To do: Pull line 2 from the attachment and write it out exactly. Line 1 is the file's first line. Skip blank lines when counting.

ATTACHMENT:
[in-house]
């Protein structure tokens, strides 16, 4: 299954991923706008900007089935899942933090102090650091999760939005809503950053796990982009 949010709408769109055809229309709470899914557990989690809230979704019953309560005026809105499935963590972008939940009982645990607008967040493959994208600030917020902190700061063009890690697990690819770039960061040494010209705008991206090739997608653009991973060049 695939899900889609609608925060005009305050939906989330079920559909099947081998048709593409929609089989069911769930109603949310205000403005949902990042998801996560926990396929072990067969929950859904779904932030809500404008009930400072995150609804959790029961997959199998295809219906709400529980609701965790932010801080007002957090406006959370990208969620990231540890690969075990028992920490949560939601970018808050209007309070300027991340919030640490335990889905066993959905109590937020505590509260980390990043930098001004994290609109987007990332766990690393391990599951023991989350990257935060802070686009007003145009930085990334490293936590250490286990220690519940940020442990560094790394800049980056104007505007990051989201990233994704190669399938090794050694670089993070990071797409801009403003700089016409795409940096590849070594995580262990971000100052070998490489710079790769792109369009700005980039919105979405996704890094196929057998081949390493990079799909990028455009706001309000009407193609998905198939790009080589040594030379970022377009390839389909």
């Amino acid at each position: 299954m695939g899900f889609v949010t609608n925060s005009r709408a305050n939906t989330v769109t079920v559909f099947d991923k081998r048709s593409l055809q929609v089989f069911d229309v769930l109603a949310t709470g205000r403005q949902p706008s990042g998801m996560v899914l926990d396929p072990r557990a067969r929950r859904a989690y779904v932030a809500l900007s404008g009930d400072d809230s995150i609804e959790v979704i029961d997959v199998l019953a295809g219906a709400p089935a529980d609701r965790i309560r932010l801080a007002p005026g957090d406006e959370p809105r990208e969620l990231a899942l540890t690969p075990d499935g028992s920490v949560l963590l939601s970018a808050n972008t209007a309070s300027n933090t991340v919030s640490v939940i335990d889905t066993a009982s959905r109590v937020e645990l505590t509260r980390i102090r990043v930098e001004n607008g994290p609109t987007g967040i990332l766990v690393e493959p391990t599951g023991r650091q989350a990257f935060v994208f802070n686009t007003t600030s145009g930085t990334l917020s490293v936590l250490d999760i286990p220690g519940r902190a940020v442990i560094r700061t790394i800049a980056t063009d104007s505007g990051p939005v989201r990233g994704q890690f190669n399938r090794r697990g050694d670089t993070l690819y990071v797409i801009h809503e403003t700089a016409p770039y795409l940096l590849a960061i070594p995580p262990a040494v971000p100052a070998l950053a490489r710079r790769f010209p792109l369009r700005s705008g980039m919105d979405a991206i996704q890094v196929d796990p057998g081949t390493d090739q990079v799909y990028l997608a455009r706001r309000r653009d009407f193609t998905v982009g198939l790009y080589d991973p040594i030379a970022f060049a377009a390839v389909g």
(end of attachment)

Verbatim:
């Protein structure tokens, strides 16, 4: 299954991923706008900007089935899942933090102090650091999760939005809503950053796990982009 949010709408769109055809229309709470899914557990989690809230979704019953309560005026809105499935963590972008939940009982645990607008967040493959994208600030917020902190700061063009890690697990690819770039960061040494010209705008991206090739997608653009991973060049 695939899900889609609608925060005009305050939906989330079920559909099947081998048709593409929609089989069911769930109603949310205000403005949902990042998801996560926990396929072990067969929950859904779904932030809500404008009930400072995150609804959790029961997959199998295809219906709400529980609701965790932010801080007002957090406006959370990208969620990231540890690969075990028992920490949560939601970018808050209007309070300027991340919030640490335990889905066993959905109590937020505590509260980390990043930098001004994290609109987007990332766990690393391990599951023991989350990257935060802070686009007003145009930085990334490293936590250490286990220690519940940020442990560094790394800049980056104007505007990051989201990233994704190669399938090794050694670089993070990071797409801009403003700089016409795409940096590849070594995580262990971000100052070998490489710079790769792109369009700005980039919105979405996704890094196929057998081949390493990079799909990028455009706001309000009407193609998905198939790009080589040594030379970022377009390839389909």